As expected, discovery of the error has caused quite a stir over the veracity of Reinhart and Rogoff's findings and the resulting implications for public economic and financial policies across the world. In other words, does high public debt indeed cause slow economic growth (as Reinhart and Rogoff argue) or does slow economic growth cause high public debt? I'll let Risk Factor readers argue the merits of either case if they are so inclined.

The Excel kerfuffle probably doesn’t matter much in the long run, as economists are fond of saying, given that most governmental economic data (especially old data) is so noisy as to be pretty useless for detailed analysis. Just as important is the fact that no one seems to understand how to spur economic recovery happen anyway, regardless of what side of the economic policy debate they sit. Further, as this commentary at Forbes insightfully notes,  “In reality, the only lesson to be drawn from this episode is that academic economics, like many social sciences, is grounded in hubris and pseudoprecision. And that the modern urge to demand an academic study to ‘prove’ or justify inherently complex and ambiguous decisions is antithetical to clear thinking.”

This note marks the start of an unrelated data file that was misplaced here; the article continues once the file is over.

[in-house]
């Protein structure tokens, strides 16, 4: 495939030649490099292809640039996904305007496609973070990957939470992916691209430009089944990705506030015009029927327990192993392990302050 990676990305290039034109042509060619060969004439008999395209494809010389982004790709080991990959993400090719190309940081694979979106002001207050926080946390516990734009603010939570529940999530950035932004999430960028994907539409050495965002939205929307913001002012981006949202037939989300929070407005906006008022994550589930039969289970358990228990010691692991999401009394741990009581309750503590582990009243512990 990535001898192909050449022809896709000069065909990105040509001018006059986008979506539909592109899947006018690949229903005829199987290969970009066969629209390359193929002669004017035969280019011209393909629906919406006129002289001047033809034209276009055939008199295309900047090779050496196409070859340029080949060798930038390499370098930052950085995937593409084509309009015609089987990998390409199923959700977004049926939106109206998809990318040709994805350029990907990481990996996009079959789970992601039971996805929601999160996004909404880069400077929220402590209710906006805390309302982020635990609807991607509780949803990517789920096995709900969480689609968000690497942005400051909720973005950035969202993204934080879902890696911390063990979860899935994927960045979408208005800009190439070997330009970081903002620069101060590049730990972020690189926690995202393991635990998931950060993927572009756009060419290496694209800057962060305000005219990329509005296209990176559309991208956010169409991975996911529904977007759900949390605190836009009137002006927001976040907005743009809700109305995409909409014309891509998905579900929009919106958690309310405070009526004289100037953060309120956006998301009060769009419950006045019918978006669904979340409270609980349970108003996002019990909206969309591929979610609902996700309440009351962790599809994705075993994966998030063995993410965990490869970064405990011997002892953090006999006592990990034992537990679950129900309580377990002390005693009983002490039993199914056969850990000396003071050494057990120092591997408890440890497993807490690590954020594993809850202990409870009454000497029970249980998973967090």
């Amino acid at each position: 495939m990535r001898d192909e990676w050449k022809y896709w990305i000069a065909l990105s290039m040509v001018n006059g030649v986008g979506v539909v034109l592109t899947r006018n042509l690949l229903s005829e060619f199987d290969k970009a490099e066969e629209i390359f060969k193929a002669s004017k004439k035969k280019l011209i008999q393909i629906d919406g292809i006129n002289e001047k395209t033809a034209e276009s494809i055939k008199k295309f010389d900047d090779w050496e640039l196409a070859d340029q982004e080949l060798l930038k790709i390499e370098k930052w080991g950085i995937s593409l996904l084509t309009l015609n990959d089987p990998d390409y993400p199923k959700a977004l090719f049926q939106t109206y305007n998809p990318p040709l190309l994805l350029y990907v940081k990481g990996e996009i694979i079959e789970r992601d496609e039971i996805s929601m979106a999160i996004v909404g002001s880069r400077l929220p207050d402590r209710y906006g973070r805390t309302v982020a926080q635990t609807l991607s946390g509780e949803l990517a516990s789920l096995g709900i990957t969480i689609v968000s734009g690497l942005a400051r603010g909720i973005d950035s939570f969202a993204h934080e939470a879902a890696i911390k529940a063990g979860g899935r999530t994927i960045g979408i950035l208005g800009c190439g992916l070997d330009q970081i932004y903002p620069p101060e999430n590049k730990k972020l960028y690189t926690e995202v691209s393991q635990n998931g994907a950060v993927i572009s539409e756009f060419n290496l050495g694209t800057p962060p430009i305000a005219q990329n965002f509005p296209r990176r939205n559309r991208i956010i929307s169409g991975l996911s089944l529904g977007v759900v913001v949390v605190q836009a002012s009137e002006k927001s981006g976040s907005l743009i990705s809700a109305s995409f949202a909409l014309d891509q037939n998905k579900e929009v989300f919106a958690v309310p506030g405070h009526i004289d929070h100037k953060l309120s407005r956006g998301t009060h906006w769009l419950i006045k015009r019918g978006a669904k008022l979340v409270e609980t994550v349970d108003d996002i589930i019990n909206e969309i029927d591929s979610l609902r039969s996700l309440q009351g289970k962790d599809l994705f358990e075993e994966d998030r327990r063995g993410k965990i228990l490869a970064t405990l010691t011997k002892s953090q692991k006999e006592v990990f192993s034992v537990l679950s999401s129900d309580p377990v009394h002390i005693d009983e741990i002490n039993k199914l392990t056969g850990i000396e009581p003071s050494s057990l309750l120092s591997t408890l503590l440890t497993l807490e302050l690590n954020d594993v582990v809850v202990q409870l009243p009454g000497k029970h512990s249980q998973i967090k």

The other lesson the Reinhart and Rogoff Excel error shows is that “this time it isn’t different,” at least in regard to human-related data error. Two compilations of previous spreadsheet and other data-driven errors aptly demonstrate the point.

H&R Block Sued Over Tax Filling Issues That Delayed Refunds

As we noted a few weeks ago, H&R Block, one of the world's largest tax services providers, had a problem electronically transmitting Form 8863 (American Opportunity and Lifetime Learning Credits) to the IRS. The issue delayed refunds for hundreds of thousands of taxpayers. At the time, H&R Block’s CEO said that he “sincerely” apologized for the filing snafu. However, that apology hasn't counted for much in some quarters, apparently, since according to a story at Consumer Affairs, lawsuits in California, Michigan, and Illinois have been filed against H&R Block. The lawsuits are generally claiming that the company did not live up to its advertised 100 percent accuracy claim, and or failed to provide adequate compensation to those affected by the refund delay.